I needed something sturdier than a spreadsheet: A story of an instrumented content audit

Breakout session
Wednesday, May 20, 2020
9:00-9:50 a.m.
Room A

Working with resource-constrained organizations means you play to your strengths, and you get creative. The client’s needs, however, don’t get any less idiosyncratic: Whether it’s surgically removing them from a hostile SaaS vendor, carefully preserving a set of inbound links across redesigns, or subtly realigning the lobes of a corpus to their respective audiences.

Out of this ten-year odyssey, Dorian has developed a set of techniques and would like to share them with you.

This session will include:

  • An open-standard data vocabulary useful for describing automated content inventories and subsequent audits.
  • Open-source tools for manipulating this data.
  • Examples with clients, and/or stand-ins for clients where the content was super-secret.

Who should attend: Dorian will endeavor to keep the gritty technical details to a minimum, but he is hoping for an audience who won’t roll their eyes if they see a slide with a little monospace text on it every once in a while. Given that constraint, it is senior practitioners, or defectors from UX, IA, or programming who are likely to get the most out of this.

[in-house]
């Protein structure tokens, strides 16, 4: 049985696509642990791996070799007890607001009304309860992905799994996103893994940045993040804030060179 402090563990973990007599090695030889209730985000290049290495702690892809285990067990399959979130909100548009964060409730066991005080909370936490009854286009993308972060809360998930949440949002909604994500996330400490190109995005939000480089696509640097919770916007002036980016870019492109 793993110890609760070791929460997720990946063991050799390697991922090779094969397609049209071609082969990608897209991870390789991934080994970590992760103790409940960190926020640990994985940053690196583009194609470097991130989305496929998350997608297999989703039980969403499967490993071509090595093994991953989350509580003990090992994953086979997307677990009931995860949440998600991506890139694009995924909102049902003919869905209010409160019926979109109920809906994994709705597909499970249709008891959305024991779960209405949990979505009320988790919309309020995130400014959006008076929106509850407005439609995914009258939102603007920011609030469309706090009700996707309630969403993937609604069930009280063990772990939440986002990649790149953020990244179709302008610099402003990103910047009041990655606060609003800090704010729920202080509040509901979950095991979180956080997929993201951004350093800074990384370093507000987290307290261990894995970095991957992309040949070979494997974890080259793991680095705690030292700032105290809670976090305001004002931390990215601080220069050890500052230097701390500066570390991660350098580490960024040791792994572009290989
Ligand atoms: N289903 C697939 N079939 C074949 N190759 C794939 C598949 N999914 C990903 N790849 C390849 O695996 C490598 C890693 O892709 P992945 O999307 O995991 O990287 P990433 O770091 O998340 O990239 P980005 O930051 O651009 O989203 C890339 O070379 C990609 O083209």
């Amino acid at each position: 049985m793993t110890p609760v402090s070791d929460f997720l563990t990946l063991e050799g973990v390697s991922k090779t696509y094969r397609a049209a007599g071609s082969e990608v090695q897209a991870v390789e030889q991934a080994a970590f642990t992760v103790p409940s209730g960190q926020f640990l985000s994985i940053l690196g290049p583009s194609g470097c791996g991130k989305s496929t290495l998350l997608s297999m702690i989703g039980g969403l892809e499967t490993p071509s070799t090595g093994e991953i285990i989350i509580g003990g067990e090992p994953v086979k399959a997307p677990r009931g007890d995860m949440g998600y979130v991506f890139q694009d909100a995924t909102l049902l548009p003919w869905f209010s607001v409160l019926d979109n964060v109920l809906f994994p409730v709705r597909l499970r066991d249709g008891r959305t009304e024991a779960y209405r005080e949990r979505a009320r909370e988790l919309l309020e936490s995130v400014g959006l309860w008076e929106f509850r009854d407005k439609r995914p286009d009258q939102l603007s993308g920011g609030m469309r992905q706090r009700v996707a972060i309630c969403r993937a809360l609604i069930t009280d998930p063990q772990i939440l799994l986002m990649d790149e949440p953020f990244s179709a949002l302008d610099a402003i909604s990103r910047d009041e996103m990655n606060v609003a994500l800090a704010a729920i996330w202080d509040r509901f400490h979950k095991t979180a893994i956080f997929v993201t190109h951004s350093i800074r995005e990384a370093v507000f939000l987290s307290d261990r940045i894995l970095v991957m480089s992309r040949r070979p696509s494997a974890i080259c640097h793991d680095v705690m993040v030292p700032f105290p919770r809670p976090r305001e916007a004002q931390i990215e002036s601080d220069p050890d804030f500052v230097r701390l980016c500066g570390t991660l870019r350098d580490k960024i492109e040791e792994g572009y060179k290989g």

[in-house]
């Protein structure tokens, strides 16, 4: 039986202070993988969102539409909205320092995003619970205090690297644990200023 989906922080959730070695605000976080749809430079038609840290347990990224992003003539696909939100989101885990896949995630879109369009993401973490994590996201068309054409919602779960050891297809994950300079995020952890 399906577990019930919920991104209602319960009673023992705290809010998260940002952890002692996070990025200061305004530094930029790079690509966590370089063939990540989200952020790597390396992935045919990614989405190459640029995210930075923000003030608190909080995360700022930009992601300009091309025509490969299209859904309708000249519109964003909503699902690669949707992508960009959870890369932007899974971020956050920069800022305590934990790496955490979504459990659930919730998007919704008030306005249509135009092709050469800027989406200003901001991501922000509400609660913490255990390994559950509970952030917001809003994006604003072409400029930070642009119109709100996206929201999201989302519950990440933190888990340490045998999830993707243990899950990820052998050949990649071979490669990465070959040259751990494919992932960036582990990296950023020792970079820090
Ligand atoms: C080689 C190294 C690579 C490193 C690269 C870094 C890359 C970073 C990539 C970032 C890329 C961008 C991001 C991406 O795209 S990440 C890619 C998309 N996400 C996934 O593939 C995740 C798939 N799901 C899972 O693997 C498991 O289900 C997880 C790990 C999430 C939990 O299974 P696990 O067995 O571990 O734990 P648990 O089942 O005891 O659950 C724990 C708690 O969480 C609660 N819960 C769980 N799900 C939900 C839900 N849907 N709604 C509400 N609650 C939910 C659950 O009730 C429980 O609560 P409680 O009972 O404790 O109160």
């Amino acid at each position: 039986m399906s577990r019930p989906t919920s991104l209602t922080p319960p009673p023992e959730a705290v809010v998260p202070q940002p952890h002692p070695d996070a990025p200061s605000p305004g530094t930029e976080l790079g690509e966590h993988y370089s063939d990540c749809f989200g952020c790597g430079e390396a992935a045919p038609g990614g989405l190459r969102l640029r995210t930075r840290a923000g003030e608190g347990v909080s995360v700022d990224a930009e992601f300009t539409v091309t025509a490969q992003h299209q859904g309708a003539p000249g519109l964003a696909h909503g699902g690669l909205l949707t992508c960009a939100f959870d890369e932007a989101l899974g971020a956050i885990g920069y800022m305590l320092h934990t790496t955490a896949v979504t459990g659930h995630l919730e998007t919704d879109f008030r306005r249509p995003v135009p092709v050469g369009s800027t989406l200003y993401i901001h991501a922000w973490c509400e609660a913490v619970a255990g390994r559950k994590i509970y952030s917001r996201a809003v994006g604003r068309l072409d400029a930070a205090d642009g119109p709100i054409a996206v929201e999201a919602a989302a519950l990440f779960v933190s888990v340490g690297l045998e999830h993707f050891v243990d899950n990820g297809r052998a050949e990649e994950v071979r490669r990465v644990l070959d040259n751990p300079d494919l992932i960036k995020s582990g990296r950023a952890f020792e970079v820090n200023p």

Text Link

What’s a Rich Text element?

The rich text element allows you to create and format headings, paragraphs, blockquotes, images, and video all in one place instead of having to add and format them individually. Just double-click and easily create content.

Static and dynamic content editing

A rich text element can be used with static or dynamic content. For static content, just drop it into any page and begin editing. For dynamic content, add a rich text field to any collection and then connect a rich text element to that field in the settings panel. Voila!

How to customize formatting for each rich text

Headings, paragraphs, blockquotes, figures, images, and figure captions can all be styled after a class is added to the rich text element using the "When inside of" nested selector system.

I needed something sturdier than a spreadsheet: A story of an instrumented content audit

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